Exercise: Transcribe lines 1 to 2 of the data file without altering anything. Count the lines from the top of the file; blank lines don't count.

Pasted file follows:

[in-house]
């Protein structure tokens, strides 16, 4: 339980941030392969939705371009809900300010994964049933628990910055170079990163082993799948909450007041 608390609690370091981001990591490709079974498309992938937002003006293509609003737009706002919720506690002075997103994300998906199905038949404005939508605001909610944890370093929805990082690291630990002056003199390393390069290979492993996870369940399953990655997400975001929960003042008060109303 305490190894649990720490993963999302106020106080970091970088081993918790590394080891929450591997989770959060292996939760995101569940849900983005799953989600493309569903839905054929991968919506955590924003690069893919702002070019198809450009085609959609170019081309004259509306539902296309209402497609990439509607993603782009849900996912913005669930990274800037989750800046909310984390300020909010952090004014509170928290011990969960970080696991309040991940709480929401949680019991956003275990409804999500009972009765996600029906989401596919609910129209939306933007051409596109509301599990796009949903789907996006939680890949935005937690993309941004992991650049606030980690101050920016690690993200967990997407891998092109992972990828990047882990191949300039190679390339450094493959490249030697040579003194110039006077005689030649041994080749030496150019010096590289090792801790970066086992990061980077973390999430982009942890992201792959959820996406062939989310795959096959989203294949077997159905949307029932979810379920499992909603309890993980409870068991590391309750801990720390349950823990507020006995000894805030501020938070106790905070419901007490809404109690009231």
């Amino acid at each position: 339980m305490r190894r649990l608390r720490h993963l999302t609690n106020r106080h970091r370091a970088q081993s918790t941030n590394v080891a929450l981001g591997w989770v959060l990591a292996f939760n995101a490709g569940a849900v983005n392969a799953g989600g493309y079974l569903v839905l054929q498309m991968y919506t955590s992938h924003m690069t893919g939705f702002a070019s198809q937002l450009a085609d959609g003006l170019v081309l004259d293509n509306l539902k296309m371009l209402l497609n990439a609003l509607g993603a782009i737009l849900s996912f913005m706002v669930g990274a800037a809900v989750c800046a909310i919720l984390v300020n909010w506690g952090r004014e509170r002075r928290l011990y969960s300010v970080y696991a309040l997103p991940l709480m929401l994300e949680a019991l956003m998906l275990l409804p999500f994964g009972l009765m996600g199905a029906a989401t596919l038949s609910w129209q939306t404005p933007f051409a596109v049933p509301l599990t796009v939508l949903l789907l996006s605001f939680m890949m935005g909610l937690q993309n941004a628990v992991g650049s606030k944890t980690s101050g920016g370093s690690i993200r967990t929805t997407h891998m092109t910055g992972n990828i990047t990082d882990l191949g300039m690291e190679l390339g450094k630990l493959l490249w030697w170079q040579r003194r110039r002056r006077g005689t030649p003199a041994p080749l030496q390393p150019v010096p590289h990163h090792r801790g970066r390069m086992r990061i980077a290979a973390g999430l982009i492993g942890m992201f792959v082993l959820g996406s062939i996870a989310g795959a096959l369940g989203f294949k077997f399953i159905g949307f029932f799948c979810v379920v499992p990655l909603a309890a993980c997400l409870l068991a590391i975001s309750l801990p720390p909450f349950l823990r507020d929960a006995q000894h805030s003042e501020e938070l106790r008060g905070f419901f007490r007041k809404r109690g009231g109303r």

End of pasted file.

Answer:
[in-house]
């Protein structure tokens, strides 16, 4: 339980941030392969939705371009809900300010994964049933628990910055170079990163082993799948909450007041 608390609690370091981001990591490709079974498309992938937002003006293509609003737009706002919720506690002075997103994300998906199905038949404005939508605001909610944890370093929805990082690291630990002056003199390393390069290979492993996870369940399953990655997400975001929960003042008060109303 305490190894649990720490993963999302106020106080970091970088081993918790590394080891929450591997989770959060292996939760995101569940849900983005799953989600493309569903839905054929991968919506955590924003690069893919702002070019198809450009085609959609170019081309004259509306539902296309209402497609990439509607993603782009849900996912913005669930990274800037989750800046909310984390300020909010952090004014509170928290011990969960970080696991309040991940709480929401949680019991956003275990409804999500009972009765996600029906989401596919609910129209939306933007051409596109509301599990796009949903789907996006939680890949935005937690993309941004992991650049606030980690101050920016690690993200967990997407891998092109992972990828990047882990191949300039190679390339450094493959490249030697040579003194110039006077005689030649041994080749030496150019010096590289090792801790970066086992990061980077973390999430982009942890992201792959959820996406062939989310795959096959989203294949077997159905949307029932979810379920499992909603309890993980409870068991590391309750801990720390349950823990507020006995000894805030501020938070106790905070419901007490809404109690009231």